Successful Program Specialists are detail-oriented individuals who possess a high attention to detail and thrive in a collaborative team environment. They are just as able to jump into a team meeting as they are to analyze financial information, and they’re driven by the idea of completing each successive goal. In addition to these general skills and personality traits, employers are looking for Program Specialists with the following skills.
- Communication skills – Program Specialists will be required to frequently work with staff members of all levels within their organization, and may also need to communicate with board members, clients or stakeholders. Thus, they must have excellent communication skills.
- Financial acumen – Because of the important role that budgets play in the jobs of Program Specialists, they need to have strong fundamental math skills as well as intermediate to advanced financial skills.
- Management skills – More often than not, Program Specialists will be expected to manage one or more lower-level members of staff. For this reason, they must have good management skills and managerial experience.
- Organization – Since Program Specialists will need to keep track of a vast array of details at once, they need to be highly organized.
- Ability to multitask – Program Specialists will usually have more than one program on their plate at any given time. Because of this, it’s important that Program Specialists be able to juggle multiple programs simultaneously.
Program Specialist Salary
According to data published by the Bureau of Labor Statistics, Social and Community Service Managers, which includes Program Specialists, earn a median annual salary of $63,530. The lowest ten percent earn $38,770 per year or less, and the highest paid earn $108,960 per year or more. Program Specialists in the District of Columbia, New York and Alaska enjoy the highest median annual salary in the United States, making $88,900, $84,900 and $80,000 per year, respectively.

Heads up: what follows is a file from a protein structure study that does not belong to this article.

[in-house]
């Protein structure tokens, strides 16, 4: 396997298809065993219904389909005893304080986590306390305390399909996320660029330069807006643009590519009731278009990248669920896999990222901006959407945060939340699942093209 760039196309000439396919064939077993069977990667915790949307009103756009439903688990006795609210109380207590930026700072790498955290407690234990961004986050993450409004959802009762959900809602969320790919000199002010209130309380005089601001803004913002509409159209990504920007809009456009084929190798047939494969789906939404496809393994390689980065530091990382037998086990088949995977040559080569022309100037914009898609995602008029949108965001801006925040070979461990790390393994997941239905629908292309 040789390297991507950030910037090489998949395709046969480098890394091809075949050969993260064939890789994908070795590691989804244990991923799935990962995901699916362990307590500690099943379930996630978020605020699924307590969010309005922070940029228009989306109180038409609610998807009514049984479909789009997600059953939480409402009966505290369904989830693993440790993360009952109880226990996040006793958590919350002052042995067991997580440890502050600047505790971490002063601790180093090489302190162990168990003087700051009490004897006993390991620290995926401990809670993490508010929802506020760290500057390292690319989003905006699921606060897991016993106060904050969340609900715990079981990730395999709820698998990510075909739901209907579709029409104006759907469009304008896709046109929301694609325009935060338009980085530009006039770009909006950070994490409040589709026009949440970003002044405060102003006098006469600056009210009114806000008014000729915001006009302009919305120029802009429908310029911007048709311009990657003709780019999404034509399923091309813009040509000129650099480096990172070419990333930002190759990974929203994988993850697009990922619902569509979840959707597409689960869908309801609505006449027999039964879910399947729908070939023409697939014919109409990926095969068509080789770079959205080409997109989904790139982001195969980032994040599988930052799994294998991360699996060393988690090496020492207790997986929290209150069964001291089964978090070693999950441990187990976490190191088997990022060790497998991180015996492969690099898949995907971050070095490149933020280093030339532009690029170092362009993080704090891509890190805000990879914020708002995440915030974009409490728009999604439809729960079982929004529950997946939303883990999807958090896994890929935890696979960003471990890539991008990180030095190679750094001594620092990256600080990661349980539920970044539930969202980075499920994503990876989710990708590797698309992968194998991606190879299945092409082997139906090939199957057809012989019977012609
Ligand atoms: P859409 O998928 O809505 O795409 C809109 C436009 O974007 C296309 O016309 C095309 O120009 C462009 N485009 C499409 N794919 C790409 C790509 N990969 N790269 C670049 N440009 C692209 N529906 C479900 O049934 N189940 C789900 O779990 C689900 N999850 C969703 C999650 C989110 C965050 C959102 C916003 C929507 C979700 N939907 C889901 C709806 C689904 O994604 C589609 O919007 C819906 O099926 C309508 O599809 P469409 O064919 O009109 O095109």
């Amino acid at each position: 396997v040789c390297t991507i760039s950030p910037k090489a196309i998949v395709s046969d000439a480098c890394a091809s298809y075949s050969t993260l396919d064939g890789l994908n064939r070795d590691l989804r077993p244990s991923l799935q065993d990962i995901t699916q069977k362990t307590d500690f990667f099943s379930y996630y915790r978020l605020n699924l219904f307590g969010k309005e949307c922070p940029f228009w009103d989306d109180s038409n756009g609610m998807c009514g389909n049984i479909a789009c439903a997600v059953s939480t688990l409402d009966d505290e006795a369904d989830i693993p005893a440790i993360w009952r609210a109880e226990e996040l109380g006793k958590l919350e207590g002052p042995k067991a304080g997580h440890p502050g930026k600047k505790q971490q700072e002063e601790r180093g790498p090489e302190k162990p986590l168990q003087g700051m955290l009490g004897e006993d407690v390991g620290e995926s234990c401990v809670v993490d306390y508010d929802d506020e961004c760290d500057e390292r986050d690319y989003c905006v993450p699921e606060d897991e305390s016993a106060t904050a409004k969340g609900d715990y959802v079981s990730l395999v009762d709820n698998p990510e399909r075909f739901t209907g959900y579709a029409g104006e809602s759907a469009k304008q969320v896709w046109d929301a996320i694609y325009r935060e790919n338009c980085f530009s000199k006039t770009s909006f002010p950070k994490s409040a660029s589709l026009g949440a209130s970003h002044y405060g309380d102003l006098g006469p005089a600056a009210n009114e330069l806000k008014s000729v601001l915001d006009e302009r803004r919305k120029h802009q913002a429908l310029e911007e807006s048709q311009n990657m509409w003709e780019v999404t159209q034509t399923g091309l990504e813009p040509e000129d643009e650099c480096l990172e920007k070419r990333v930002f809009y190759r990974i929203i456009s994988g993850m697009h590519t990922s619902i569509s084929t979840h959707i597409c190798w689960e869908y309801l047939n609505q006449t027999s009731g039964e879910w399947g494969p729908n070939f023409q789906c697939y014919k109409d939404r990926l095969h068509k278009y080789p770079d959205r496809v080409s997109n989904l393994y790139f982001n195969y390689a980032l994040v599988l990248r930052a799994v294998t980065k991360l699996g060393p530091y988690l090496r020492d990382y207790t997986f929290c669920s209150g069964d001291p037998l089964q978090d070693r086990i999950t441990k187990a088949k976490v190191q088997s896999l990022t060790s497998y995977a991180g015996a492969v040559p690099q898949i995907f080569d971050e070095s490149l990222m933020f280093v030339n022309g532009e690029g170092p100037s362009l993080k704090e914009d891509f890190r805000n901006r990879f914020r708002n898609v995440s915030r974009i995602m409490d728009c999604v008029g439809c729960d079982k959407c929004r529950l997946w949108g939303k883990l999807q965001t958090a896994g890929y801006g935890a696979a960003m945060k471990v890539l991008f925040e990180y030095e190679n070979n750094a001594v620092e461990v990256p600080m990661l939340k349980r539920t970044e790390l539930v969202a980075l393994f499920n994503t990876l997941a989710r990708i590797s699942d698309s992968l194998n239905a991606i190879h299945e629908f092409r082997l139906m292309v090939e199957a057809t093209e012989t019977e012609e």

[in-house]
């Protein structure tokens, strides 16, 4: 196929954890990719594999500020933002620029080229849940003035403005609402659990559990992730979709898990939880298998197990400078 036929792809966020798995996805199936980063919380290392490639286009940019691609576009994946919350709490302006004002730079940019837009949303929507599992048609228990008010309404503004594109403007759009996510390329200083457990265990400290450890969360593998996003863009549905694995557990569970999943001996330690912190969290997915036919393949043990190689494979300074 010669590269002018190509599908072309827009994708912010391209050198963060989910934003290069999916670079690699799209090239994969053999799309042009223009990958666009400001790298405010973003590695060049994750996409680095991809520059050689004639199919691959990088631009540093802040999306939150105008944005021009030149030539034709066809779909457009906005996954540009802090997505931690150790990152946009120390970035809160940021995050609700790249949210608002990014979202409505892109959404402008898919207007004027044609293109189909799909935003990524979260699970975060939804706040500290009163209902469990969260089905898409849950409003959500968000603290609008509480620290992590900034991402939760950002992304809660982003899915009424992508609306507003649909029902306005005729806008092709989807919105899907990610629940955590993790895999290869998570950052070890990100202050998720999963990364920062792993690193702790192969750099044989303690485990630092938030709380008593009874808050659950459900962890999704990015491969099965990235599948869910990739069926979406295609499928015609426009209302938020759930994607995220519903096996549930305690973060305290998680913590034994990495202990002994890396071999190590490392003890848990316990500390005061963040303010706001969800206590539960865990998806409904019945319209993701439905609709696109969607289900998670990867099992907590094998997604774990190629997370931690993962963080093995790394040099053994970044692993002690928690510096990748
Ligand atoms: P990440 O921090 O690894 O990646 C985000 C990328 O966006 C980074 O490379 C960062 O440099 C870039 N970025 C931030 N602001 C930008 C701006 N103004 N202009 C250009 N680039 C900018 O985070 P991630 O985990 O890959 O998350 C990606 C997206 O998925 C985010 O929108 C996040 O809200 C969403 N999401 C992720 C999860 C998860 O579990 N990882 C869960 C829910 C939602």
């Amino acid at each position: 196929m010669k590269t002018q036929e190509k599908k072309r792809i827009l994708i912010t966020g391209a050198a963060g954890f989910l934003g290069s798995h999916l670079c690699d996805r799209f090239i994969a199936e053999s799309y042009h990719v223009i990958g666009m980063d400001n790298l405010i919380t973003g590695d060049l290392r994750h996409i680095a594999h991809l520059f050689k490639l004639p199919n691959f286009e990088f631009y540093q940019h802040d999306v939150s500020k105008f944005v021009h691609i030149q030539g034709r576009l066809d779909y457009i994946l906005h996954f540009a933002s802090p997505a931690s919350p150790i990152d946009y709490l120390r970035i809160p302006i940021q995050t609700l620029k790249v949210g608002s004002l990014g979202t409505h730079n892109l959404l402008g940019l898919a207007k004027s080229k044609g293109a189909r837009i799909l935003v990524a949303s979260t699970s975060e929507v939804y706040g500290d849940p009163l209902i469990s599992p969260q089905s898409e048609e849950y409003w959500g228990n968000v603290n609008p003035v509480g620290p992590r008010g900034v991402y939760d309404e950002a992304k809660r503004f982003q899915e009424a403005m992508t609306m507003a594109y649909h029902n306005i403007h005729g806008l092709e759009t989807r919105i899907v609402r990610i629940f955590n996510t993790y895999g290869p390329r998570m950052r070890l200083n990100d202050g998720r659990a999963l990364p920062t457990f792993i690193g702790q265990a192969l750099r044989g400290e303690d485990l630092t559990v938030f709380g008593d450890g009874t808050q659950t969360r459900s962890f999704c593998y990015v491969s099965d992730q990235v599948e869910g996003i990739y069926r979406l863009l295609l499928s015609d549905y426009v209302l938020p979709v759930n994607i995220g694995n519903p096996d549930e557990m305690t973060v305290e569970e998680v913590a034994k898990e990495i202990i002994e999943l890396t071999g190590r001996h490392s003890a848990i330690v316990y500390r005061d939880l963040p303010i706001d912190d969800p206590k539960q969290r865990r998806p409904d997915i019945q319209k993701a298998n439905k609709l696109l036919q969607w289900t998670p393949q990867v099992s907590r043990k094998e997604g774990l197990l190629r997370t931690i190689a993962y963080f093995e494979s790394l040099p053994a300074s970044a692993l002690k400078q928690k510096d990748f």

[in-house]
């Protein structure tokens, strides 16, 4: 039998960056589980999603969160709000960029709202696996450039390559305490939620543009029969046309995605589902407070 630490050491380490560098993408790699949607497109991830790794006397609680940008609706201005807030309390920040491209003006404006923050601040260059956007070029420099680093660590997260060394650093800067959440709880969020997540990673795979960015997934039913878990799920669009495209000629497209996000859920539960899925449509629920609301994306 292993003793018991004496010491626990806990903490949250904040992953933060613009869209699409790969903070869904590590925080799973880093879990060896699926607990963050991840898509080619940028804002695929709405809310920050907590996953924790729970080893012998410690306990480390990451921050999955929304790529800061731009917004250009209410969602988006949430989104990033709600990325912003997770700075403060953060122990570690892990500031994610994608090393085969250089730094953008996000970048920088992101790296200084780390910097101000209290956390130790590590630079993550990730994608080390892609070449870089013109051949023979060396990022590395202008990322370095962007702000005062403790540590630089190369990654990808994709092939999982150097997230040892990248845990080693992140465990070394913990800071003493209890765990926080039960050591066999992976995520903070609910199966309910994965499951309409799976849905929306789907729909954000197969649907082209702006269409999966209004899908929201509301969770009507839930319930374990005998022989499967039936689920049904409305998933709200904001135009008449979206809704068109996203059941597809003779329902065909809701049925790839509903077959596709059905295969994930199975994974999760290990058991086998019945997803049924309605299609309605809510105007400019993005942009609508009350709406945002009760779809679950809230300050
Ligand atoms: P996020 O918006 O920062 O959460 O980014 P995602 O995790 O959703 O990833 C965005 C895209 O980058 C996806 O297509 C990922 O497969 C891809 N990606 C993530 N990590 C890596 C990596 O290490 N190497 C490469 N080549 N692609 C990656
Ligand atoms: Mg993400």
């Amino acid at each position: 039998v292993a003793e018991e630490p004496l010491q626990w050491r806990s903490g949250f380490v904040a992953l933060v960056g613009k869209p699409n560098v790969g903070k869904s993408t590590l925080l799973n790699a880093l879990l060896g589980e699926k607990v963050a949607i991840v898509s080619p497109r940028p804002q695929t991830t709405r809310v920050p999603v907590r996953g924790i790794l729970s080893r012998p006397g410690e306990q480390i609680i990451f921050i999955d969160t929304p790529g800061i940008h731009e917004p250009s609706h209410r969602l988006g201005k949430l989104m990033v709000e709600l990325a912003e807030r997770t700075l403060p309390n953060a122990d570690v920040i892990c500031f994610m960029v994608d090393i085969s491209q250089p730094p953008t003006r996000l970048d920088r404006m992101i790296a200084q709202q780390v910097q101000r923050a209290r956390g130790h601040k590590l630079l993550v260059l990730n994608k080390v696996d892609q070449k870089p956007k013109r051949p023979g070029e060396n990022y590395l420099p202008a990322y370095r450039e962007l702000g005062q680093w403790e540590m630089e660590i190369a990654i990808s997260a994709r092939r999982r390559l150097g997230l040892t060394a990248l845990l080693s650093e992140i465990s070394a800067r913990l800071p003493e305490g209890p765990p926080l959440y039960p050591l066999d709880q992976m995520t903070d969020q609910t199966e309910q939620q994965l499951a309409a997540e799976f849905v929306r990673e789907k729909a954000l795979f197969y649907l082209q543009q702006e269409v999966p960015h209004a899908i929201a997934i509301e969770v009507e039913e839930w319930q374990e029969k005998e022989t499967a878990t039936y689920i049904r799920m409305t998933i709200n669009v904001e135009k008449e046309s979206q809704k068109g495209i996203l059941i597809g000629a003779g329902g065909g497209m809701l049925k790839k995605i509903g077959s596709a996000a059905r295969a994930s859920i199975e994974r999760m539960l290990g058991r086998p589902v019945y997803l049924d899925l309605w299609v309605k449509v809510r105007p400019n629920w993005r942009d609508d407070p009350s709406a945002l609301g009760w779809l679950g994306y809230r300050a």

Program Specialist Tools of the Trade
In order to accomplish the goals they must meet regularly, Program Specialists use a variety of tools. If you’re planning on becoming a Program Specialist, make sure that you’re familiar with the following.
Recent versions of Microsoft Office software suites – A number of the programs in Microsoft Office, such as Excel, PowerPoint and Word, are indispensable to Program Specialists.
Standard office equipment – Program Specialists need to know how to operate standard office equipment such as copiers, printers and fax machines.
Telecommunications equipment – Program Specialists use telecommunications equipment to communicate with clients, colleagues and more.
Financial software – Various kinds of financial software may be needed in order to keep track of and project budgets and expenses.
Additional Program Specialist Resources
We compiled this list of resources to help you continue exploring your career as a Program Specialist.
Project Manager Community – This LinkedIn group has over 400,000 members and makes for a perfect place to connect with Project Managers, Program Specialists and more.
Non Profit Network – Program Specialists who work in the nonprofit sector will enjoy discussing best practices, technology, techniques and more with the 200,000 members that make up this group.
The Handbook of Program Management – This textbook contains nearly everything you need to know about Program Management.
Interpersonal Skills for Portfolio, Program and Project Managers – Rather than taking a more general approach, this book hones in on the specific interpersonal skills that help Program Specialists succeed.